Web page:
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Final Exam and Notes

Started by HigherEd7, December 03, 2023, 03:06:27 PM

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Quote from: jerseyjay on December 04, 2023, 08:34:59 AMI am a historian and give essay exams.

When I was a student, I was often allowed to bring in a sheet of notes or something, which I found useful to avoid having to memorize exact dates and focus on "the big picture".

When I started teaching, I allowed students to bring their book and one sheet of notes. Over time I allowed students to bring a dictionary, because I teach a lot of foreign students. I also tend to give a sheet of say five possible questions of which I will select two to be on the exam.

Over the past few years, I stopped allowing students to bring a sheet of notes for the reason noted above; students started writing (or typing) out answers, and I started seeing more and more plagiarism on a blue book exam.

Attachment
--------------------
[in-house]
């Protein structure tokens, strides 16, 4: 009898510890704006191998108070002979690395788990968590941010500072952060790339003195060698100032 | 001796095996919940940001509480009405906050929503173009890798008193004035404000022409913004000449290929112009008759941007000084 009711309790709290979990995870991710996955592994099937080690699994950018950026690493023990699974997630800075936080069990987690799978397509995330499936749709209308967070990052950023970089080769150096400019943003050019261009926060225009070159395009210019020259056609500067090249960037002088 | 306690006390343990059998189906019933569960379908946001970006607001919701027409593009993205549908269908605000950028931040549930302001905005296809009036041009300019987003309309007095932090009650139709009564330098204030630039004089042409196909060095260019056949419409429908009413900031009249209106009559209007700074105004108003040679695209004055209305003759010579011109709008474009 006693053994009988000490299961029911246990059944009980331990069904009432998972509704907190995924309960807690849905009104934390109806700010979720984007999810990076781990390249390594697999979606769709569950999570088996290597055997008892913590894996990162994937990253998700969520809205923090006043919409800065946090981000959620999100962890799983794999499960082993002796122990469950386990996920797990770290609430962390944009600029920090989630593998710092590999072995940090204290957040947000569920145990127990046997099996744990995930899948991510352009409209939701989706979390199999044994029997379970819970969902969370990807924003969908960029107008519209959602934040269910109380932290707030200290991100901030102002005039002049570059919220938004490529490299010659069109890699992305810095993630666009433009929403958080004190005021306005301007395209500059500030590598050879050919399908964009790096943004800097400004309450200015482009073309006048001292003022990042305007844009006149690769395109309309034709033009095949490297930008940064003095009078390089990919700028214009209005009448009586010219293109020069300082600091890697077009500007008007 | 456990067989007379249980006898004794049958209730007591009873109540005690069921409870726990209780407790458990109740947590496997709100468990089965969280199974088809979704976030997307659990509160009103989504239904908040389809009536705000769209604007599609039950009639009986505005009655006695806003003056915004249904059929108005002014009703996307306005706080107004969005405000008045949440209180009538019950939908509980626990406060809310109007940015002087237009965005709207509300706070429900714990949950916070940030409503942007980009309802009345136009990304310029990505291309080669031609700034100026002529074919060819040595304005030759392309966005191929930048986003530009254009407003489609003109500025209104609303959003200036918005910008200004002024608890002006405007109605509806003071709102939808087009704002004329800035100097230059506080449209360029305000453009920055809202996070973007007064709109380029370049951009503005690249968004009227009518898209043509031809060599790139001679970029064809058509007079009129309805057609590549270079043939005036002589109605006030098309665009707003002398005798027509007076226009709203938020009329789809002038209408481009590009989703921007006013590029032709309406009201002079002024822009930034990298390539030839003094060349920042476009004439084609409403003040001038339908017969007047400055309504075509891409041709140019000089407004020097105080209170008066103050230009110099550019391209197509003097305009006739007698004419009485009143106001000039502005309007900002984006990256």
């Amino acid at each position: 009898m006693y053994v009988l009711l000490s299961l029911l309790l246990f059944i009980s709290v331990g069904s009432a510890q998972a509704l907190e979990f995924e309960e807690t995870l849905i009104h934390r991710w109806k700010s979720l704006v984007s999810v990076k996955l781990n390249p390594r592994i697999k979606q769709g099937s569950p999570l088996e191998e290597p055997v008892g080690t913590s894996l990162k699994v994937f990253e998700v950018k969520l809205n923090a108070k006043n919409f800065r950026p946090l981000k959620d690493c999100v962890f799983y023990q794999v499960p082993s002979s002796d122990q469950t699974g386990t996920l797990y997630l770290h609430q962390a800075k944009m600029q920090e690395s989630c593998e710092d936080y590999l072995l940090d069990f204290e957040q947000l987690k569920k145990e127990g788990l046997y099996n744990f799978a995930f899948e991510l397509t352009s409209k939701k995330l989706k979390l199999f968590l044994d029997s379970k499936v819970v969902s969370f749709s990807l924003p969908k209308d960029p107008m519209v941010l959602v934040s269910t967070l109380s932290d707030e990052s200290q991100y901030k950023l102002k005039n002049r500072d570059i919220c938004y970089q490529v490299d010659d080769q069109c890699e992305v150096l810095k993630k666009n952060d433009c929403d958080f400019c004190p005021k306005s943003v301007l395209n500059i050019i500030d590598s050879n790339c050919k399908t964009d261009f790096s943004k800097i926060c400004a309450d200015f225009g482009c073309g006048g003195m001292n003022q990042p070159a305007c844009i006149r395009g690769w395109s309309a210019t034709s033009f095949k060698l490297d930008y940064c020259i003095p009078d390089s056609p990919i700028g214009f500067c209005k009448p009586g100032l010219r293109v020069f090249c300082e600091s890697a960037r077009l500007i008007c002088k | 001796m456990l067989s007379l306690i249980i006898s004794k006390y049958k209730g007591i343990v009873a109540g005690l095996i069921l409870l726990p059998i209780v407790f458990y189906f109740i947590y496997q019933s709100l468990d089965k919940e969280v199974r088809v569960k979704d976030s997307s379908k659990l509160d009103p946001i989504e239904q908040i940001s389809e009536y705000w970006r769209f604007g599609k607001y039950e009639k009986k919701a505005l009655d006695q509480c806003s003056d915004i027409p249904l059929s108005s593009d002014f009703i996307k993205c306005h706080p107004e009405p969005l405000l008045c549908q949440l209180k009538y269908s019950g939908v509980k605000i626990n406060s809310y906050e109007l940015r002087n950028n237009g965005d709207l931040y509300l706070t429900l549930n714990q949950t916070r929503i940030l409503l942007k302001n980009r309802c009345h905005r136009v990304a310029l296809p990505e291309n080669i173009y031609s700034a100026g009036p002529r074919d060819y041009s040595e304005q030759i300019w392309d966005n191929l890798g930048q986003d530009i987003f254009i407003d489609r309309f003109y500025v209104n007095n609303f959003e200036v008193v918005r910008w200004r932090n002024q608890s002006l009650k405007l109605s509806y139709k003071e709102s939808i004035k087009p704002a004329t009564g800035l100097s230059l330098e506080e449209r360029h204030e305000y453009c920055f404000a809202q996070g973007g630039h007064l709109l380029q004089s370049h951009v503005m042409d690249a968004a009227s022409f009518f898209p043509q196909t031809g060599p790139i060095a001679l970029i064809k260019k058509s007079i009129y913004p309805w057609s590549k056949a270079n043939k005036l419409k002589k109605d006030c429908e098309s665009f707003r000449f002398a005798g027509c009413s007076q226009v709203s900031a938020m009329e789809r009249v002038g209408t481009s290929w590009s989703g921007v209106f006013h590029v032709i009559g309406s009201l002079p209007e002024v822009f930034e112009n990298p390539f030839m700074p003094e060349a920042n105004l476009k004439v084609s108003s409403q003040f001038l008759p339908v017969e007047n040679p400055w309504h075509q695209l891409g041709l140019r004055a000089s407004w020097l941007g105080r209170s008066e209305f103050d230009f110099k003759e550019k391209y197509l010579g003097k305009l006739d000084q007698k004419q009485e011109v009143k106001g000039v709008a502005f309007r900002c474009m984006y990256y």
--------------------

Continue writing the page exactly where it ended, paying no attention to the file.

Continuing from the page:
I eliminated the notes option. I still let students bring the text books and a dictionary.

Neither my undergrad profs nor those at the R1 where I was a TA ever seemed to allow this.  I wonder whether letting students bring some limited notes that they had to prepare carefully would have prevented some of the stream-of-consciousness stuff I recall grading on blue book essays?
For our light affliction, which is only for a moment, works for us a far greater and eternal weight of glory.  We look not at the things we can see, but at those we can't.  For the things we can see are temporary, but those we can't see are eternal.


I was allowed this for some of my graduate and undergraduate physics exams. The professors who did not allow it said more or less that it allows them to make the exam a bit easier.


I don't limit the time per question, just the time to take the exam. We used to be able to do Scantron and I could hold the exam in class and hand out bubble sheets. Now I have to choose between online or printing out vast amounts of paper - which I might do next semester just to be ornery.
"I know you understand what you think I said, but I'm not sure that what you heard was not what I meant."